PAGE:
PMCID: PMC3451907  PMID: 20383733
Psychopathology; Quality of life; Chronic daily headache; Migraine symptoms; Tension type headache symptoms
16.  Diagnosis and management of the primary headache disorders in the emergency department setting 
Headache continues to be a frequent cause of emergency department (ED) use, accounting for 2% of all visits. The majority of these headaches prove to be benign but painful exacerbations of chronic headache disorders, such as migraine, tension-type, and cluster. The goal of ED management is to provide rapid and quick relief of benign headache, without causing undue side effects, as well as recognizing headaches with malignant course. Though these headaches have distinct epidemiologies and clinical phenotypes, there is overlapping response to therapy: non-steroidals, triptans, dihydroergotamine, and the anti-emetic dopamine-antagonists may play a therapeutic role for each of these acute headaches. Because these headaches often recur over the days and months following ED discharge, the responsibility of the emergency physician includes identifying as yet unmet treatment needs and ensuring successful transition of care of these patients to an outpatient healthcare provider. Herein, we review the diagnostic criteria and management strategies for the primary headache disorders.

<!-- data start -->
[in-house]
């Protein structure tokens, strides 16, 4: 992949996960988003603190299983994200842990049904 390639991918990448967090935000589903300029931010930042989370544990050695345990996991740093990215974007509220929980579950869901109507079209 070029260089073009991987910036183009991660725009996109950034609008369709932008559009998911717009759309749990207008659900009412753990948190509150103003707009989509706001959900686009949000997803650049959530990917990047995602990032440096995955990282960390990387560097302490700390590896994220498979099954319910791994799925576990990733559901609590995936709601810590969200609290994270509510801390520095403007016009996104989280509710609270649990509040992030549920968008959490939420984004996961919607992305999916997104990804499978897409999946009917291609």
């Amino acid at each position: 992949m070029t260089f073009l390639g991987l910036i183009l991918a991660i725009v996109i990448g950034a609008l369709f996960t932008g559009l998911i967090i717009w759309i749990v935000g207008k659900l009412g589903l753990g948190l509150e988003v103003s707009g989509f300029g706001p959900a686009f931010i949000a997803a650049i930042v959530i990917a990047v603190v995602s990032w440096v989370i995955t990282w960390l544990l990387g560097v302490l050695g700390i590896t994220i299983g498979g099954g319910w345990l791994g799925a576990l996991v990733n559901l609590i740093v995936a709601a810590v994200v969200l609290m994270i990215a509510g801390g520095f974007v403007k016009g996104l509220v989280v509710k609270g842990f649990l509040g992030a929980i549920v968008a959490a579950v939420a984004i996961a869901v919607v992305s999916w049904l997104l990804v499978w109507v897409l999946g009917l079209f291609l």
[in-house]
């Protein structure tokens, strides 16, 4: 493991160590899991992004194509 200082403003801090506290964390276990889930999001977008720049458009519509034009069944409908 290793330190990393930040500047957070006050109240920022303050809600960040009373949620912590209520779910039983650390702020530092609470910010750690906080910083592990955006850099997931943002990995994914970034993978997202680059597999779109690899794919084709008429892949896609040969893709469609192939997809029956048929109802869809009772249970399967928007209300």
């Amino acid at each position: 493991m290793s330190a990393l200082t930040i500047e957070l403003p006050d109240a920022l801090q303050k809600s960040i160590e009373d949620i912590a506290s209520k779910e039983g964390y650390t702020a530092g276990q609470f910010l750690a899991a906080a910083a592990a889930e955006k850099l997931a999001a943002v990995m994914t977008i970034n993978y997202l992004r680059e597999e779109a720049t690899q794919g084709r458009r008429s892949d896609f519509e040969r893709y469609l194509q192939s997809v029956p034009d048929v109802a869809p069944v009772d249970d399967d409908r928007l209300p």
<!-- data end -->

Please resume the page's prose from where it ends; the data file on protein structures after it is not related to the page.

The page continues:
doi:10.1016/j.emc.2008.09.005
PMCID: PMC2676687  PMID: 19218020
headache; migraine; emergency department
17.  Economic impact of primary headaches in Turkey: a university hospital based study: part II 
This study was planned to investigate the economic impact of headache on Turkish headache sufferers attending a tertiary care outpatient headache clinic.
A total of 937 headache patients were included in this study and questioned using a questionnaire for the profile of patients and headache, quality of life of patients and economic impact of headache. The median total direct cost was found to be 88.0 USD and the median total cost was 160.7 USD. The drug treatment cost was the highest item followed by the specialist outpatient care cost. The average lost and inefficient work/school days was 1.5 (0–45) and 8.4 (0–100) days for one year.